July 29, 2006
The opening prophecy of the book of Isaiah was chosen as the last of the three haftarot of admonition (tlata depuranuta) which precede Tisha B\’Av. In this prophecy, Isaiah calls the people to judgment for their sins and disloyalty to God. Isaiah reinforces his message with a call to the heavens and earth to bear witness to his message to the nations: \”Hear (shimu) O heaven and give ear (haazini) O earth, for the Lord has spoken: \’I have reared children and brought them up and they have rebelled against Me.\’\” (Isaiah 1:2)
This prologue bears profound resemblance to the introductory words of Moses\’ final poetic admonition to the people before his death: \”Give ear (haazinu), O heaven, let me speak; Let the earth hear (vatishma) the words that I utter!\” (Deuteronomy 32:1) Early on the sages recognized this similarity but were also aware that the verbs used in both verses were exchanged. The verb Moses used to command the heavens was used by Isaiah to command the earth and vice versa, the verb Moses used to command the earth, Isaiah used to command the heavens. Rabbi Joseph Kaspi, a 13-14th century Spanish philosopher and exegete, urges his readers to disregard this idiosyncrasy, noting \”there is no wisdom to be discerned in the interchange of Moses\’ words [in Isaiah\’s message] for these words (shimu and haazini) are synonymous.\”
Earlier sages, however, sought to find significance in this interchange. In Sifrei Devarim, one of the Tannaitic (Mishnaic period) midrashim to the book of Deuteronomy, sages tested out a number of possible interpretations of the difference between Moses\’ words and those of Isaiah: \”Another interpretation – \’Give ear, O heavens\’ – Since Moses was closer to heavens, he used the language – \’Give ear\’ but since he was far from the earth, he use the words – \’Let the earth hear\’. Isaiah came along used the words – \’ Hear O heavens\’ because he was far from the heavens and \’Give ear O earth\’ because he was closer to the earth.\’ The Sages said: The interpretation is not so. Rather [it should be interpreted thus]. When witnesses come to testify, if their words are in sync, their testimony stands, but if not, their testimony does not stand. So since Moses had said to the heavens: \’Give ear, O heavens\’ and then became silent, the heavens could have said: \’We only heard the testimony partially (haazinu and not shimu). And if Moses\’ had said only \’Let the earth hear\’, the earth could claim: \’I only heard the testimony partially (shimu and not haazinu). Isaiah came along to support Moses\’ words: \’Hear O heaven and give ear O earth\’ thereby giving both \’hearing – shmiyah\’ and \’giving ear – haazanah\’ to both heaven and earth\’. (Adapted from Parashah 306 – Finkelstein ed. pp. 333-4)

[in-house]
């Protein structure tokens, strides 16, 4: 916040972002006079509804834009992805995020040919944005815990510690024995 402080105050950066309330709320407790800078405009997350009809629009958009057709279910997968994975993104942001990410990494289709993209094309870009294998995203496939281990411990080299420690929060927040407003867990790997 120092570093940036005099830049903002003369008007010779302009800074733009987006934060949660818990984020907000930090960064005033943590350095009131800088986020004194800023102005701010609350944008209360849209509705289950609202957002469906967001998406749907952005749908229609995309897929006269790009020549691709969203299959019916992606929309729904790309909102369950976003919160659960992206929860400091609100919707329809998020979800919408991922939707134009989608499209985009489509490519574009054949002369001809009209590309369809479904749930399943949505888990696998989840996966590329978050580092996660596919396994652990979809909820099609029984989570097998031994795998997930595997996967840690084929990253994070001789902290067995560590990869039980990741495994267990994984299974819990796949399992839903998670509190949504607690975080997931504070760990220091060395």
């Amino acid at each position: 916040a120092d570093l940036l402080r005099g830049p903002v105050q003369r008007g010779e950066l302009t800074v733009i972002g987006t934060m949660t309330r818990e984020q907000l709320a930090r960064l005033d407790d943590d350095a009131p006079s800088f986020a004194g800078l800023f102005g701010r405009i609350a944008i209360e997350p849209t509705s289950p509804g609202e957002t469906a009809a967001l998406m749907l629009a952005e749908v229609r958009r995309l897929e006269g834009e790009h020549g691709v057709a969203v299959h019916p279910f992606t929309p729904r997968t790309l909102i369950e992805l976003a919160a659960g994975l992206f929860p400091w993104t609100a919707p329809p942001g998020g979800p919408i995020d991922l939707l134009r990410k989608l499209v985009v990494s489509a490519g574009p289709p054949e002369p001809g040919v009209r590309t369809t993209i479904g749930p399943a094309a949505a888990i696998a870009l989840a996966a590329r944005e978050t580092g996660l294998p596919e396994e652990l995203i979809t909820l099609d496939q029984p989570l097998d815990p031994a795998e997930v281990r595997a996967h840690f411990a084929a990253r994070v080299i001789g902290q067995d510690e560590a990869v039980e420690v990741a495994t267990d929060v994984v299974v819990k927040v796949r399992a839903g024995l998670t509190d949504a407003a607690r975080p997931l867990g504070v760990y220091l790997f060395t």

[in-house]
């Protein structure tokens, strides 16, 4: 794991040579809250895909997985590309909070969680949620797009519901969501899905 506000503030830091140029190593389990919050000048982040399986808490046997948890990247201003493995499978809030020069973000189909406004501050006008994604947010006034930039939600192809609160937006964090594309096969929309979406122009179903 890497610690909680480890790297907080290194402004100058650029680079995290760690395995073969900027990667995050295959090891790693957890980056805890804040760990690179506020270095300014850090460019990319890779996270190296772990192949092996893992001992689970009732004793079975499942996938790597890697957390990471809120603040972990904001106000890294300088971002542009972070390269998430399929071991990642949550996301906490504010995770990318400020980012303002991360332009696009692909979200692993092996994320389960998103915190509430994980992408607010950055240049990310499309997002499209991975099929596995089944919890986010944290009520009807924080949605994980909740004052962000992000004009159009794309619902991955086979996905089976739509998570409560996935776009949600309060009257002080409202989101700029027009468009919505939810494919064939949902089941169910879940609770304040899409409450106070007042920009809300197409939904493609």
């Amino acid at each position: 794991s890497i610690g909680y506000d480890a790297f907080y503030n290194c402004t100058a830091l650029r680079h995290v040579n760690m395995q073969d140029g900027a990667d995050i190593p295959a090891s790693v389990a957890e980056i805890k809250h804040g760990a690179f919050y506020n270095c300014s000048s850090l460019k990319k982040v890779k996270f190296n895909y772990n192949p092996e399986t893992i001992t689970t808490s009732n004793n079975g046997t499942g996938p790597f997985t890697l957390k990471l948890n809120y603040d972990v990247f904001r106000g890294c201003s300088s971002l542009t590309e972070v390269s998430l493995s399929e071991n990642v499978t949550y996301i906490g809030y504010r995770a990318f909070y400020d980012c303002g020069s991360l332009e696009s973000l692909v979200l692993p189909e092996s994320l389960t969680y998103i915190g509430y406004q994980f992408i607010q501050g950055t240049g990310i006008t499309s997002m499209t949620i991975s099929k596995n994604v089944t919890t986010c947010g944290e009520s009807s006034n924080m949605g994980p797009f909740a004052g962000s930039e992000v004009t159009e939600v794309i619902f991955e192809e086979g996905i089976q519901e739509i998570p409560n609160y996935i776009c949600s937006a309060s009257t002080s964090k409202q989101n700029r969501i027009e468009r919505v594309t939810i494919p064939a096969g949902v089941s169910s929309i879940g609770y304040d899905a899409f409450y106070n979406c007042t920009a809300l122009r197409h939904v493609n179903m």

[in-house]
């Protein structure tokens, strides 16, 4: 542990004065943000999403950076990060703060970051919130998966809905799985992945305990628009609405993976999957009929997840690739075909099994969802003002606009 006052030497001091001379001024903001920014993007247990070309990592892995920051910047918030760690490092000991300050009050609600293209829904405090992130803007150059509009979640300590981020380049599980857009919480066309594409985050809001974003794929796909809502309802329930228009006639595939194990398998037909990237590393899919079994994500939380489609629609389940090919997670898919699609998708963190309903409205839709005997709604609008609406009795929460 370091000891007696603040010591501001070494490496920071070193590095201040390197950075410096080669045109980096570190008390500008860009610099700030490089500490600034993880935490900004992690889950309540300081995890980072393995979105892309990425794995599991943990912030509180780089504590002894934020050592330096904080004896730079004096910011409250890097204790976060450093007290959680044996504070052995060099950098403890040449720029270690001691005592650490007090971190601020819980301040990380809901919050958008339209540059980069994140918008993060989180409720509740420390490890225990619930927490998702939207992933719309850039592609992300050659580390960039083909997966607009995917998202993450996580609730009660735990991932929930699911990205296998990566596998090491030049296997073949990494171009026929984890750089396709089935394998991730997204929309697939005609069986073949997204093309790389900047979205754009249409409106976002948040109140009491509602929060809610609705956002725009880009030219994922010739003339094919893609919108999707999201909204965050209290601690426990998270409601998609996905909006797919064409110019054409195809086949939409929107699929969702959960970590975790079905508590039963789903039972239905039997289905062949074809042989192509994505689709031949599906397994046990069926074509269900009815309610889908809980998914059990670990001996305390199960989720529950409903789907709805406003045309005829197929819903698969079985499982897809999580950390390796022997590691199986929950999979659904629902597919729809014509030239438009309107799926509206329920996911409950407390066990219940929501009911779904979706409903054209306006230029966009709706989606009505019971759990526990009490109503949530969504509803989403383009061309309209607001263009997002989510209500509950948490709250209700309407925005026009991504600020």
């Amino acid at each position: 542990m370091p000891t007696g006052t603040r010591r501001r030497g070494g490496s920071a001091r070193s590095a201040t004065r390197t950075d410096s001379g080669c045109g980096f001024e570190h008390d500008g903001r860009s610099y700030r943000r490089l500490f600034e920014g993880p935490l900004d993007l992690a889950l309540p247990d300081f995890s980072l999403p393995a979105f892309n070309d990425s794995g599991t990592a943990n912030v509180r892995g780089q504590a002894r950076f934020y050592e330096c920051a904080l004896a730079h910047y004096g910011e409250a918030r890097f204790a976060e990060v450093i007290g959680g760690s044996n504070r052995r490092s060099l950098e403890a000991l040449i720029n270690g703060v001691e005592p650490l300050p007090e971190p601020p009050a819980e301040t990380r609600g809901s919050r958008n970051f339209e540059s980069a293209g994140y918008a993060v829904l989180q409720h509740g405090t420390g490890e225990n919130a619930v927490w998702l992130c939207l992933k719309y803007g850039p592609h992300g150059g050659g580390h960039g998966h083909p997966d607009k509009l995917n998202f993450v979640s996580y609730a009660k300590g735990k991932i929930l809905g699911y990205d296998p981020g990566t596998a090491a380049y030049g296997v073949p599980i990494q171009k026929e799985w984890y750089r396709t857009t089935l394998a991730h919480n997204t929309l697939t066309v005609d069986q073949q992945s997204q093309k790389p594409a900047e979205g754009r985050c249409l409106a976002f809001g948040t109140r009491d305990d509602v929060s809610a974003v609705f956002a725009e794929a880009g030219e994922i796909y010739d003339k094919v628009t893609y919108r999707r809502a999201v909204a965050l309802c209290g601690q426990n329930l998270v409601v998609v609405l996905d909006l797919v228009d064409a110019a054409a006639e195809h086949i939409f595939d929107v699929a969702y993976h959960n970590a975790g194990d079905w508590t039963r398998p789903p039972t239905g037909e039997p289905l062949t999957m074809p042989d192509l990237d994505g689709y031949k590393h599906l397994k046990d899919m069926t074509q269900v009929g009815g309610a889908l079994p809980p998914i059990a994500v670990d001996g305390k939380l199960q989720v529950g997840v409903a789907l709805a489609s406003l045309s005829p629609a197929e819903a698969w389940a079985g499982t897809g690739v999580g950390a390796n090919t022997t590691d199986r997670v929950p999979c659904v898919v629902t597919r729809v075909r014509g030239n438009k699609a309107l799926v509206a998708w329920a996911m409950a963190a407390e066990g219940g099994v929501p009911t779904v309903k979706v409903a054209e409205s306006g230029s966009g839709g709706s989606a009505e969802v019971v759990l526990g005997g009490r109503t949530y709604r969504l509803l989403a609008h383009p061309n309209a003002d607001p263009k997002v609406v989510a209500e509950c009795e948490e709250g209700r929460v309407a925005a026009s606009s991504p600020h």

The later interpretation here assumes that there was an aspect of the testimony which Moses offered to the heavens and earth which allowed them to be only partial witnesses. Isaiah came and by inverting the verbs used for heaven and earth made their ability to testify complete. Now that the heavens and earth can fulfill their roles as \”kosher\” witnesses, that of course puts the onus on us to live up to our responsibilities and abide by God\’s will which is ultimately a message worth paying attention to as we close in on Tisha B\’Av.